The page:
According to Gartner, modern privacy regulations will cover the personal information of 65% of the world’s population by 2023. This makes it more important than ever to ensure the integrity, security, and availability of your organizational data.
To date, around 80 counties have enacted data privacy laws. Even the United States is moving closer to establishing a national standard for data protection—a draft of the American Data Privacy and Protection Act (ADPPA) was released by a bipartisan committee in June 2022. For now, Americans’ data is protected through a patchwork of state-and sector-specific laws.
Data classification ensures that sensitive, regulated data stays in compliance with all applicable rules, regulations, and privacy laws. Some of these common compliance provisions include the following:
Health Insurance Portability and Accountability Act (HIPAA). HIPPA imposes strict requirements for data privacy and security for healthcare related entities. You must properly locate and tag HIPAA-related data, such as PHI and PII. Since the Privacy Rule limits the uses and disclosures of PHI, data classification plays a key role prioritizing data security controls.
Payment Card Industry Data Security Standard (PCI DSS). PCI DSS places great importance on data classification for the protection of cardholder data. In fact, PCI DSS Requirement 9.6.1 specifically requires organizations to classify media so that the sensitivity of the data is determined.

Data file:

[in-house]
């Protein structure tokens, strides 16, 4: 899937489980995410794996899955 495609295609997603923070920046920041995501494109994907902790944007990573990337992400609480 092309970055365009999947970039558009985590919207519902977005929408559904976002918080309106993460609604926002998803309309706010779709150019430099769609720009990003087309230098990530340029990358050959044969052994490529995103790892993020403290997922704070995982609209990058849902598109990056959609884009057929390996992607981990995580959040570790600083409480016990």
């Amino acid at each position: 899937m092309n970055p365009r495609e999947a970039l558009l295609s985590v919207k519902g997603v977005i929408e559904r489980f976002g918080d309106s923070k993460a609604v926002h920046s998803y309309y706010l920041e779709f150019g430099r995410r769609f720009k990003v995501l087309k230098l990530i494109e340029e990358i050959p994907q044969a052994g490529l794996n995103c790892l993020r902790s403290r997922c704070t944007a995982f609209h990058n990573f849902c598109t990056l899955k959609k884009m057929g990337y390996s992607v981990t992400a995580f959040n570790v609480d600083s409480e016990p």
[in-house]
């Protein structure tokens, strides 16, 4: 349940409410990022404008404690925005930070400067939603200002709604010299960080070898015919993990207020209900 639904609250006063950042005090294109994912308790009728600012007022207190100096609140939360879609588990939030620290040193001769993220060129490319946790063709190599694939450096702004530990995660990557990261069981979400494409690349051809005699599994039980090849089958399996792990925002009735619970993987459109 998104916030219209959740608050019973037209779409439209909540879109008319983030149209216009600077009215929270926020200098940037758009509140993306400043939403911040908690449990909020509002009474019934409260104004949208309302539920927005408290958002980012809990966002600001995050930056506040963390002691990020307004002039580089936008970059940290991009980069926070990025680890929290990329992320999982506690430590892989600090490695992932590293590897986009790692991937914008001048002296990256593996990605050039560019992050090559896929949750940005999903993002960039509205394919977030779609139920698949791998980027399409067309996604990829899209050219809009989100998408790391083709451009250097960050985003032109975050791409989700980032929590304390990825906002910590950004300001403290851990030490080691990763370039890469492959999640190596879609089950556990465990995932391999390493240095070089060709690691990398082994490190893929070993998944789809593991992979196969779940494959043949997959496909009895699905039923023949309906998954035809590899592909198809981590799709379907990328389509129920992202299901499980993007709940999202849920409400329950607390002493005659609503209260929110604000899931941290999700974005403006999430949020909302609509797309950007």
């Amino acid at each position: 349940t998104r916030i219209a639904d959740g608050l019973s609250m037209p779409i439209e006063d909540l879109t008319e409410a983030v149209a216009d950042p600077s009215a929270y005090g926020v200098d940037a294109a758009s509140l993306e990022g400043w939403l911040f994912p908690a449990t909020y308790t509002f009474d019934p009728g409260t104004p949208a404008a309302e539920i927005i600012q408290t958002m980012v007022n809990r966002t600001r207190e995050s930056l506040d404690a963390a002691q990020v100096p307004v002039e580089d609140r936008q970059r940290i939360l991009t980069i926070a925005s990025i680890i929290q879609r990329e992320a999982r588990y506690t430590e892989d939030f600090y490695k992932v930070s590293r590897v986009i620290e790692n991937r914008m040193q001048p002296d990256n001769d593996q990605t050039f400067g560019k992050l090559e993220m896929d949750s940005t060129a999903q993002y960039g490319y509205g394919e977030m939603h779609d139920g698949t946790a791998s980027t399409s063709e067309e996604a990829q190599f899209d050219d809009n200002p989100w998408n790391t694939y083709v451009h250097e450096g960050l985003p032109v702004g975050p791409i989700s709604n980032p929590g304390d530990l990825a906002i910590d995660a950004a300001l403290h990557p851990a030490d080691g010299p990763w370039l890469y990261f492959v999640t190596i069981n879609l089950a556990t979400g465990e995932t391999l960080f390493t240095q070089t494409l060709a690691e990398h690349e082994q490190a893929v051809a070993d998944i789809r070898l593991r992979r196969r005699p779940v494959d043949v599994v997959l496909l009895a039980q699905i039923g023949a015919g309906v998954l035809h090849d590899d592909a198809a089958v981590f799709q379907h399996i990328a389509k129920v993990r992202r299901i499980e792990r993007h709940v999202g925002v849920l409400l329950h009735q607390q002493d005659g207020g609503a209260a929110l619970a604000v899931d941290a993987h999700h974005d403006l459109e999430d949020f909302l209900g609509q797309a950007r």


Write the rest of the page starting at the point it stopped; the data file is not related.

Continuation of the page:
Systems and Organizations Controls 2 (SOC 2). The SOC 2 framework helps companies demonstrate the security controls in place to protect cloud-based customer data. Data classification is an important component of the Confidentiality category of a SOC 2 report.
General Data Protection Regulation (GDPR). To comply with GDPR, organizations that handle the personal data of EU citizens must classify all the data they collect. Data classification also streamlines the process of creating a Data Protection Impact Assessment (DPIA), which is required for all high-risk data processing activities that could negatively impact people’s personal information.
Gramm-Leach-Bliley Act (GLBA). The GLBA Safeguards Rule requires financial institutions to adopt controls that address and enhance data classification. These controls are part of the larger, more detailed requirements for a company’s information security program.
Comprehensive Data Security
You cannot protect data if you don’t know which type of data and information your company has, where it is stored, or the controls required to protect it. This is why data classification is critical to your overall data security strategy. Instead of a one-size-fits-all approach to security measures, data classification informs which areas need additional risk controls.
For example, restricted data is the most sensitive data classification level. As such, it requires the highest level of control over how users’ access, share, and interact with this data. This is why many enterprises encrypt their sensitive data, which renders information inaccessible without the correct encryption key.
While confidential data is less sensitive than restricted data, it still needs a high level of protective control. It’s also important to control access and sharing of confidential data, even within your organization. A data classification system makes it easy to apply the appropriate access controls and restrictions based on data sensitivity.
To protect their most sensitive data, companies leverage WinZip Enterprise. This comprehensive solution makes it easy to encrypt, compress, back up, and share critical data.
Depending on the data classification level, you can keep information safe with file encryption or convert files to PDFs and protect them with a password. WinZip Enterprise is also highly customizable, giving your IT teams the ability to set and enforce encryption standards, password policies, access controls, and more.